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Commentary

Trust: You Should Bank On It

Ruth David thinks a lot about information sharing; she just doesn't like to use the term.
Ruth David thinks a lot about information sharing; she just doesn't like to use the term.A former deputy director for science and technology at the CIA, David is CEO of ANSER, a think tank that tackles homeland security and international matters. She suggests that focusing on the term information sharing-a massive challenge in government-distracts from a task that can make it possible: developing trust among parties.

Speaking Tuesday at the Government Information Technology Executive Council's conference in Orlando, David said an impediment of information sharing is deciding what information should be shared and with whom. "If we're going to think of that in a more agile ways, We have to figure out how to establish trust, between individuals, and between individuals and information," she said in an interview after her presentation. Listen to excerpt of the David interview.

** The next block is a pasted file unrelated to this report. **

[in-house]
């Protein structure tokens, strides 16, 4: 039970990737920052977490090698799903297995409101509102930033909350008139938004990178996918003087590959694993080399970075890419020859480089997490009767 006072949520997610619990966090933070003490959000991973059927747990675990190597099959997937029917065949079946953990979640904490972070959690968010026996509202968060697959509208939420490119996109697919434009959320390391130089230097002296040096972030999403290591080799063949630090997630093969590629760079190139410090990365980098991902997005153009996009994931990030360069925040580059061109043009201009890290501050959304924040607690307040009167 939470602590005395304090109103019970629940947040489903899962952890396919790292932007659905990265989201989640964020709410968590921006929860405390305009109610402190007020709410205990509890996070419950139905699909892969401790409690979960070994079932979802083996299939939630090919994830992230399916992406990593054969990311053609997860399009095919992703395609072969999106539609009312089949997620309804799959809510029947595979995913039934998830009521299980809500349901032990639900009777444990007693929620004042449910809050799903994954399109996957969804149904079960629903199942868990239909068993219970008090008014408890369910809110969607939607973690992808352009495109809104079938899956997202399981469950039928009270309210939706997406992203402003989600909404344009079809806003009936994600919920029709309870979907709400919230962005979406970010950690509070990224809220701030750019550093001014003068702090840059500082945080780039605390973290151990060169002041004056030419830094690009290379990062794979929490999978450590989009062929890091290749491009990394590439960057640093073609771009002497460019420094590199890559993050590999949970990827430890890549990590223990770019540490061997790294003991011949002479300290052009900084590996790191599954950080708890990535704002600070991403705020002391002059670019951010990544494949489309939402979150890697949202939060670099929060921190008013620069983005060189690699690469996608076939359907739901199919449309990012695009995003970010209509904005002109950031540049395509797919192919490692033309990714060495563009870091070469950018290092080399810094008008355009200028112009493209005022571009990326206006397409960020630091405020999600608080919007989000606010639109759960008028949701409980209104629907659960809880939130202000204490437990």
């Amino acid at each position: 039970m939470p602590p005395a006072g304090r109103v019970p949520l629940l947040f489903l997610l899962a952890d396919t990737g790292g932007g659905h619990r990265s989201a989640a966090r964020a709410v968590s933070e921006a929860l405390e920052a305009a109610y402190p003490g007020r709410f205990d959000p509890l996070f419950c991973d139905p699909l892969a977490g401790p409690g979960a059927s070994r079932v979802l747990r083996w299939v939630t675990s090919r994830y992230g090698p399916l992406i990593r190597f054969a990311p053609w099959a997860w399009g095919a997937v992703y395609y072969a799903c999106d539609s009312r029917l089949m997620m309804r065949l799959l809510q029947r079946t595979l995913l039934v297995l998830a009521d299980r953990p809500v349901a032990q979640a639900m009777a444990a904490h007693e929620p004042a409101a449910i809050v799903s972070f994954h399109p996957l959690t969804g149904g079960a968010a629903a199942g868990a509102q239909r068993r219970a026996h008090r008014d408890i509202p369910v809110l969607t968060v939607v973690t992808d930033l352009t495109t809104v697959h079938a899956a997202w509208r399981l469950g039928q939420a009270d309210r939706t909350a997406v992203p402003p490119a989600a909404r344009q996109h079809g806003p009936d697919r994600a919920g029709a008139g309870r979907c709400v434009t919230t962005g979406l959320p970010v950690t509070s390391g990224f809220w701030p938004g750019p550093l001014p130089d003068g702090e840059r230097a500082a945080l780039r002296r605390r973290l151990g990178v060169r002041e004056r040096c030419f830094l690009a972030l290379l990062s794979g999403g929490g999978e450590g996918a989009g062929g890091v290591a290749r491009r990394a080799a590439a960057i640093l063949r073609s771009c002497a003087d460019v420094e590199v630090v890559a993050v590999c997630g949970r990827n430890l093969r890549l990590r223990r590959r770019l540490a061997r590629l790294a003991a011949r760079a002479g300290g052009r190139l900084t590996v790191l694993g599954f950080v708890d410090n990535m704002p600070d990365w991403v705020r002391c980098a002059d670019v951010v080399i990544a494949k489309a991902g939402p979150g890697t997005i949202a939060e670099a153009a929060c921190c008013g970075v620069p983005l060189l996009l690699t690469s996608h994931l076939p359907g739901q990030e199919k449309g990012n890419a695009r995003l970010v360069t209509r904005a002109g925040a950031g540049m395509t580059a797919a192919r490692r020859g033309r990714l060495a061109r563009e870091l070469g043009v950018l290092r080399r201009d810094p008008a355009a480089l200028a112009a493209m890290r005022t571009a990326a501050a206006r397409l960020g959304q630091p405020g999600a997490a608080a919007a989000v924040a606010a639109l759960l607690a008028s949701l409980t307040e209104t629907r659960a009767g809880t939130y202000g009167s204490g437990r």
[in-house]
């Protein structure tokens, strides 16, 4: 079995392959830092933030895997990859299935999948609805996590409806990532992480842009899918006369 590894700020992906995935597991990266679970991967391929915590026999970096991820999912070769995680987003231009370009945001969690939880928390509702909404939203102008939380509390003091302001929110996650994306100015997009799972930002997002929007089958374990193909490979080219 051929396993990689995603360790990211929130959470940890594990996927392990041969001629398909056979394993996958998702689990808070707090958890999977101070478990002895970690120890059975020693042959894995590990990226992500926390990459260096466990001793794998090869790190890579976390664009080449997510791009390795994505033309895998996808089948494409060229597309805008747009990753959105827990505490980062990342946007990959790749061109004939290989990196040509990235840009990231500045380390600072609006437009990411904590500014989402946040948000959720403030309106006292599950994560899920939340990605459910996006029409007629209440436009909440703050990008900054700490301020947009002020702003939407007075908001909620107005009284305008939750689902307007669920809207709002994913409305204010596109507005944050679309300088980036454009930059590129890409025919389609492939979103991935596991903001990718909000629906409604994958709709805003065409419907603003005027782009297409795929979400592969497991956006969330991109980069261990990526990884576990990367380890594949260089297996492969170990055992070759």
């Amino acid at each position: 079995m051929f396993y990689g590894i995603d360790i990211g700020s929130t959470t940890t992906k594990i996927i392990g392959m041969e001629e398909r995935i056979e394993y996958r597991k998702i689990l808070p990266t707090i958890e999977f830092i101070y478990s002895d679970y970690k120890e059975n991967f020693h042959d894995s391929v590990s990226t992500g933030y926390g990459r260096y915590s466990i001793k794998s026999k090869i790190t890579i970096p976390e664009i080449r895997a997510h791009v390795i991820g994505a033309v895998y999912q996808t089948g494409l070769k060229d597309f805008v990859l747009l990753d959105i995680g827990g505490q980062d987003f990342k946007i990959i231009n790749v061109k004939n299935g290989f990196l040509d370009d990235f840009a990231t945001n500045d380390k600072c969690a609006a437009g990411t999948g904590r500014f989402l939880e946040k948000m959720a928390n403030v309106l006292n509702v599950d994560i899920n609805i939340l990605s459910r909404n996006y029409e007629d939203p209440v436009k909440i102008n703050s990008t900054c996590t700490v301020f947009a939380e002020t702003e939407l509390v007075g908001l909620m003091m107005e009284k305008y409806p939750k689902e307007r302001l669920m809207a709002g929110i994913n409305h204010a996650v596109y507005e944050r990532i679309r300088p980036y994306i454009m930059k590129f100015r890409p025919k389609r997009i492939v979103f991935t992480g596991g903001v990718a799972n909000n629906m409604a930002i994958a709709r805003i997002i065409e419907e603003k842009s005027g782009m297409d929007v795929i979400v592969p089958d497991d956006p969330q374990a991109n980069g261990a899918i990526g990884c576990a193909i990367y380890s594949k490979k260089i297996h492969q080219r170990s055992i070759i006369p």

David offers a model for such trust: the ATM network. "It's a simplistic model, not terribly secure, but it's widely used and accepted," she said. It's that kind of mindset architects need to adopt to assure information sharing. "I take an ATM card and put in a machine in London and it draws money from my account in Virginia," David said, noting that the system authenticates not only who she is but has enough money in her bank account to cover the withdrawal. "That's not terribly secure, but it's widely used and accepted. … It trusts me enough to give me what I ask for."

You can bank on it.

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